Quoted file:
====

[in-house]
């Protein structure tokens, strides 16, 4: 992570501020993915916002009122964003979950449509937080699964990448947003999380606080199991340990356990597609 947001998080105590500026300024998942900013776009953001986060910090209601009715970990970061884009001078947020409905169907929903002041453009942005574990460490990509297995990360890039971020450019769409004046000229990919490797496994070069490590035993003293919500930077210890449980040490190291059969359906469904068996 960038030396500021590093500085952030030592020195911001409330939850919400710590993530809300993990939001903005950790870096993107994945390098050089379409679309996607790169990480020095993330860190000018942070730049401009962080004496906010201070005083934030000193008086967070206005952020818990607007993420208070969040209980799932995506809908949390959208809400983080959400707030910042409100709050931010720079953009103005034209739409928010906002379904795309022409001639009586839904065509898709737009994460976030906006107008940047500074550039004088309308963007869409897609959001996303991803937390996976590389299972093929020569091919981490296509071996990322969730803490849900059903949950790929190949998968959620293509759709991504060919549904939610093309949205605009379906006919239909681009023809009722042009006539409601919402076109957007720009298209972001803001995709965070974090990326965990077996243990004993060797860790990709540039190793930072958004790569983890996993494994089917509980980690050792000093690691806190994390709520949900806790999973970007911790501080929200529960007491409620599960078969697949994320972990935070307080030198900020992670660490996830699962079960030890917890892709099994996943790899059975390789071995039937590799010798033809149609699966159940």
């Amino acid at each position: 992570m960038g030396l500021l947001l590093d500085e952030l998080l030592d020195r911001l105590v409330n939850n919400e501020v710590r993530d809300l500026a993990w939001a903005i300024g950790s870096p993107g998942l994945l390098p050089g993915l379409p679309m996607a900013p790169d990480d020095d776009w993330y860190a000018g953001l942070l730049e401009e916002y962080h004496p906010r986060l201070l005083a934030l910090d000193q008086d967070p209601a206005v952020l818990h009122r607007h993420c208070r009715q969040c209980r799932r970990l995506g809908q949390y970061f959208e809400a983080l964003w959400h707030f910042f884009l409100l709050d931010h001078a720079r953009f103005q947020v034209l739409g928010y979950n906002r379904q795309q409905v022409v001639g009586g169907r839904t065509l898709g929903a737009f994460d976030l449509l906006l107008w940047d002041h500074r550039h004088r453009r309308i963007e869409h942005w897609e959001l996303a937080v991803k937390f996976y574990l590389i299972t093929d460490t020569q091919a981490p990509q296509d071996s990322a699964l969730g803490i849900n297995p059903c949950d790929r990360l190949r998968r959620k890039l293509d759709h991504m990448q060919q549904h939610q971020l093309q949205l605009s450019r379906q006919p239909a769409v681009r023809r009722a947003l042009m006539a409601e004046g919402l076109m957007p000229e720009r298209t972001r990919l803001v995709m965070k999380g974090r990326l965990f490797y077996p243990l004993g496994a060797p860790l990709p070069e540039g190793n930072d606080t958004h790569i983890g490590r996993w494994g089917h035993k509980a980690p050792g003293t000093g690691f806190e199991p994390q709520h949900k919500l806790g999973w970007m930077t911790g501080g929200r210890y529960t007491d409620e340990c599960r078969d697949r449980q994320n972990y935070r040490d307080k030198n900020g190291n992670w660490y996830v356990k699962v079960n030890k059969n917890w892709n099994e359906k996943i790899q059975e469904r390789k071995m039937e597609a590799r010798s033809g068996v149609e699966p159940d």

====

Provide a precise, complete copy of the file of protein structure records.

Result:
[in-house]
């Protein structure tokens, strides 16, 4: 992570501020993915916002009122964003979950449509937080699964990448947003999380606080199991340990356990597609 947001998080105590500026300024998942900013776009953001986060910090209601009715970990970061884009001078947020409905169907929903002041453009942005574990460490990509297995990360890039971020450019769409004046000229990919490797496994070069490590035993003293919500930077210890449980040490190291059969359906469904068996 960038030396500021590093500085952030030592020195911001409330939850919400710590993530809300993990939001903005950790870096993107994945390098050089379409679309996607790169990480020095993330860190000018942070730049401009962080004496906010201070005083934030000193008086967070206005952020818990607007993420208070969040209980799932995506809908949390959208809400983080959400707030910042409100709050931010720079953009103005034209739409928010906002379904795309022409001639009586839904065509898709737009994460976030906006107008940047500074550039004088309308963007869409897609959001996303991803937390996976590389299972093929020569091919981490296509071996990322969730803490849900059903949950790929190949998968959620293509759709991504060919549904939610093309949205605009379906006919239909681009023809009722042009006539409601919402076109957007720009298209972001803001995709965070974090990326965990077996243990004993060797860790990709540039190793930072958004790569983890996993494994089917509980980690050792000093690691806190994390709520949900806790999973970007911790501080929200529960007491409620599960078969697949994320972990935070307080030198900020992670660490996830699962079960030890917890892709099994996943790899059975390789071995039937590799010798033809149609699966159940």
């Amino acid at each position: 992570m960038g030396l500021l947001l590093d500085e952030l998080l030592d020195r911001l105590v409330n939850n919400e501020v710590r993530d809300l500026a993990w939001a903005i300024g950790s870096p993107g998942l994945l390098p050089g993915l379409p679309m996607a900013p790169d990480d020095d776009w993330y860190a000018g953001l942070l730049e401009e916002y962080h004496p906010r986060l201070l005083a934030l910090d000193q008086d967070p209601a206005v952020l818990h009122r607007h993420c208070r009715q969040c209980r799932r970990l995506g809908q949390y970061f959208e809400a983080l964003w959400h707030f910042f884009l409100l709050d931010h001078a720079r953009f103005q947020v034209l739409g928010y979950n906002r379904q795309q409905v022409v001639g009586g169907r839904t065509l898709g929903a737009f994460d976030l449509l906006l107008w940047d002041h500074r550039h004088r453009r309308i963007e869409h942005w897609e959001l996303a937080v991803k937390f996976y574990l590389i299972t093929d460490t020569q091919a981490p990509q296509d071996s990322a699964l969730g803490i849900n297995p059903c949950d790929r990360l190949r998968r959620k890039l293509d759709h991504m990448q060919q549904h939610q971020l093309q949205l605009s450019r379906q006919p239909a769409v681009r023809r009722a947003l042009m006539a409601e004046g919402l076109m957007p000229e720009r298209t972001r990919l803001v995709m965070k999380g974090r990326l965990f490797y077996p243990l004993g496994a060797p860790l990709p070069e540039g190793n930072d606080t958004h790569i983890g490590r996993w494994g089917h035993k509980a980690p050792g003293t000093g690691f806190e199991p994390q709520h949900k919500l806790g999973w970007m930077t911790g501080g929200r210890y529960t007491d409620e340990c599960r078969d697949r449980q994320n972990y935070r040490d307080k030198n900020g190291n992670w660490y996830v356990k699962v079960n030890k059969n917890w892709n099994e359906k996943i790899q059975e469904r390789k071995m039937e597609a590799r010798s033809g068996v149609e699966p159940d």